By Eric Beard, writing from Barcelona with nostalgia
A few weeks ago, my girlfriend and I embarked on a wonderful little trip to explore the Netherlands for the first time. Amsterdam more specifically. Not knowing what to expect from Europe’s sin city (nor knowing a single word of Dutch, ‘hallo’ aside), we both found ourselves delighted with the kindness of everyone we met despite the near frigid temperatures. We had left the sunny shores of Barcelona, however, we found a love for the Catalan lifestyle, especially when it came to Total Football. To many of the Dutch men and women we talked football with, there was a sense of pride in comparing their club, Ajax, with the Blaugrana. Some still avidly watch their club at the Amsterdam ArenA every weekend, while others have lost the fire for the ‘Joden’ because the complex of modern football has left them with the despair of knowing they’ll never again have a team capable of winning the Champions League, or even as close to as good as the team of the 70s with Cruyff, Krol, and Rensenbrink.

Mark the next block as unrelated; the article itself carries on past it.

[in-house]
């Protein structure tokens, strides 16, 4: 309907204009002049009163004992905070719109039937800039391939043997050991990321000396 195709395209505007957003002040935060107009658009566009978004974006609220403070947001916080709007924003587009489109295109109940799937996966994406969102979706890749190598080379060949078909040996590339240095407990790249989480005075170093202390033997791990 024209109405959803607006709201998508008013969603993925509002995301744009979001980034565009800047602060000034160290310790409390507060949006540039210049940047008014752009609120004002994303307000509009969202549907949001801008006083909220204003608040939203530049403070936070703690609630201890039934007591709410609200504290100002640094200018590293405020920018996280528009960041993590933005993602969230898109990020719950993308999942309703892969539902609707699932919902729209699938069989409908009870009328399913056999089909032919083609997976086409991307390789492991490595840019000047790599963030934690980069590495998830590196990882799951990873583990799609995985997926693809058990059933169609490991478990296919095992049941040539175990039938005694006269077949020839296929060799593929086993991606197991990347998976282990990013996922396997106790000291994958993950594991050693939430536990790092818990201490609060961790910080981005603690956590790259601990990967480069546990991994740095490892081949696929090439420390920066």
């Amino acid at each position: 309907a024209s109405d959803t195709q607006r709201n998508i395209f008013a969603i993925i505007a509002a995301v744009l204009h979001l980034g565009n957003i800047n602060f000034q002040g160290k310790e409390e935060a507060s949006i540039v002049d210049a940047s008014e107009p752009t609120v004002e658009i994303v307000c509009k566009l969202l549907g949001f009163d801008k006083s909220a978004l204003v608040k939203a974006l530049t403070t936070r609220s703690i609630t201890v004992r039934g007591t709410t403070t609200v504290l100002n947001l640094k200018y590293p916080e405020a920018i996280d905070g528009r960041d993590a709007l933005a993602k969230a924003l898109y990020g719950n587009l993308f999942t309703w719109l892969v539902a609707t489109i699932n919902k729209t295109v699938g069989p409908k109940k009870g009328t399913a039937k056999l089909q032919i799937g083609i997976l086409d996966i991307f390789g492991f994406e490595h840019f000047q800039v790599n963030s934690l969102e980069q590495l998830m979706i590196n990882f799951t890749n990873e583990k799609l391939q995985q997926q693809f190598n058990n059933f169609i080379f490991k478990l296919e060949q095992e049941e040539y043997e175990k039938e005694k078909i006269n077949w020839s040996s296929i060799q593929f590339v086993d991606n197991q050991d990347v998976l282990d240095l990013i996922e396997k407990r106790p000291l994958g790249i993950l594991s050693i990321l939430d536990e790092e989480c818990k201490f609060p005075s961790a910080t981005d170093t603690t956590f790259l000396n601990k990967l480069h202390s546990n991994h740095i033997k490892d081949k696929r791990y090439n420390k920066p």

Thanks to our Dutch friend Babette, who is a spirited Ajax club member as well as a sports & media student, we were able to take in the legendary Ajax experience against AZ Alkmaar at the Amsterdam ArenA with 50,000 other fans, while we also saw the football culture of the club everywhere throughout the city. Those four days in Holland inspired me, as the uniqueness of Ajax is something that needs to be appreciated. The club is not consistently playing in the Champions League, nor have they won the Dutch Eredivisie since 2004. Despite this perceived trip in mediocrity, they are still one of the best clubs in the world. Why? Well that is exactly what I will focus on in the first of my 3 part series capturing the Ajax experience.